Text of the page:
What is for the most part a decent but problematic family telepic, inspired (loosely, mind you) by the Hans Christian Anderson tale, “The Little Mermaid,” gets a boost from a couple of sharp, very different performances from seasoned thesps Edward James Olmos and Maria Conchita Alonso.
The title of the Showtime telepic, “The Princess and the Barrio Boy,” tells you almost everything you need to know about the story. Sirena (Marisa Nichols), a motherless Latina teenager from a wealthy family, falls for Sol (Nicholas Gonzalez), a hard-working kid who lives in East L.A. While the spoiled Sirena learns to take the bus, she also needs to keep her father (Olmos) from marrying his wicked fiancee (Alonso). The generic morals of the story are clear enough: Too much freedom can be a bad thing for a teenager, one needs to come to terms with the death of loved ones, and it’s always important to remember your roots. All this is too bland and predictable to be potent.
Pic also doesn’t work as a romance as the serviceable but unimaginative central relationship is left too vague. Young leads Nichols and Gonzalez (both from “Resurrection Blvd.”) look nice together and smile at one another a lot, but there’s barely an interesting exchange between them, and when there is it’s soon dropped. But what makes this pic worth watching, if only out of the corner of your eye, are the portrayals on the periphery.
Olmos delivers a straightforward performance that’s deceptively rich given his unadorned approach. Nestor Garcia is many things at once, all of which Olmos captures seemingly without effort: He’s a warm-hearted, worried single father, a lonely widower, a slightly naive fiance and a businessman who came from the barrio and has no qualms about his glee at having gotten out of it. There’s no shortage of opportunity for schmaltz here, but Olmos smartly avoids it.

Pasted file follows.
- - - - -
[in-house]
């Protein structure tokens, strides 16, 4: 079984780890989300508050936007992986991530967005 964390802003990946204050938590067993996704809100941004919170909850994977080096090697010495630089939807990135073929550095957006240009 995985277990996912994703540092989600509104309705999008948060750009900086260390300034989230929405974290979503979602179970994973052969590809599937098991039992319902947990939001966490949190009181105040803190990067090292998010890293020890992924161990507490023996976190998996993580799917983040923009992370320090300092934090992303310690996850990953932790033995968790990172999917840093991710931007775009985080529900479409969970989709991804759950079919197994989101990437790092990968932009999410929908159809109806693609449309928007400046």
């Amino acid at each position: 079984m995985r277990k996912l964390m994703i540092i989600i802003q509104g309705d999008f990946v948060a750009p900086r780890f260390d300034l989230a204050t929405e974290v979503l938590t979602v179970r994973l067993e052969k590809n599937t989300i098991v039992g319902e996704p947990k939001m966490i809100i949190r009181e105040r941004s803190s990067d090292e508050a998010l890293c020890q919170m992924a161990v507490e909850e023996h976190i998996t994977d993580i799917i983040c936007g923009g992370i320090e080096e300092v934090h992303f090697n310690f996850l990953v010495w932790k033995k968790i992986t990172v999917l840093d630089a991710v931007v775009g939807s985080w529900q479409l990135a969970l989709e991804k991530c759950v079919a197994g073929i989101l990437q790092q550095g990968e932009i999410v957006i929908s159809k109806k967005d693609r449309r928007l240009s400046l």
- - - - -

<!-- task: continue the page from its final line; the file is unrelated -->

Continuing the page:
While Olmos plays with subtlety, Maria Conchita Alonso digs into the deliciously evil role of the devious fiancee, whom her stepchildren-to-be refer to as the Sea Witch. As Minerva, Alonso is money-grubbing and manipulative, and yet she brings to this caricature just a dose of realism, unlike her compatriot in over-the-top silliness, Pale Shore, as her pretentious wedding planner. Alonso goes far enough to be funny, but not too far to be absurd, and in doing so she invests this film with a satirical edge.
In fact, it’s clear that director Tony Plana, who also wrote the story with producer Steven Paul, intends for “The Princess and the Barrio Boy” to be as much social commentary as fairy tale. The confluence of these two very different forms doesn’t quite work: As the social elements here fight against stereotypes, the fairy tale aspects drive the pic back toward them, with the rich folks needing a good education in life from the much more decent working class.
Nonetheless, the pic moves along just fine until about an hour in, where it starts losing its focus. There are scenes here that feel not just extraneous, but confusing. The story is overcrowded with events that are primarily intended to signal a change in Sirena’s state of mind but tend to muddy the narrative with needless metaphor.
Tech credits are acceptable.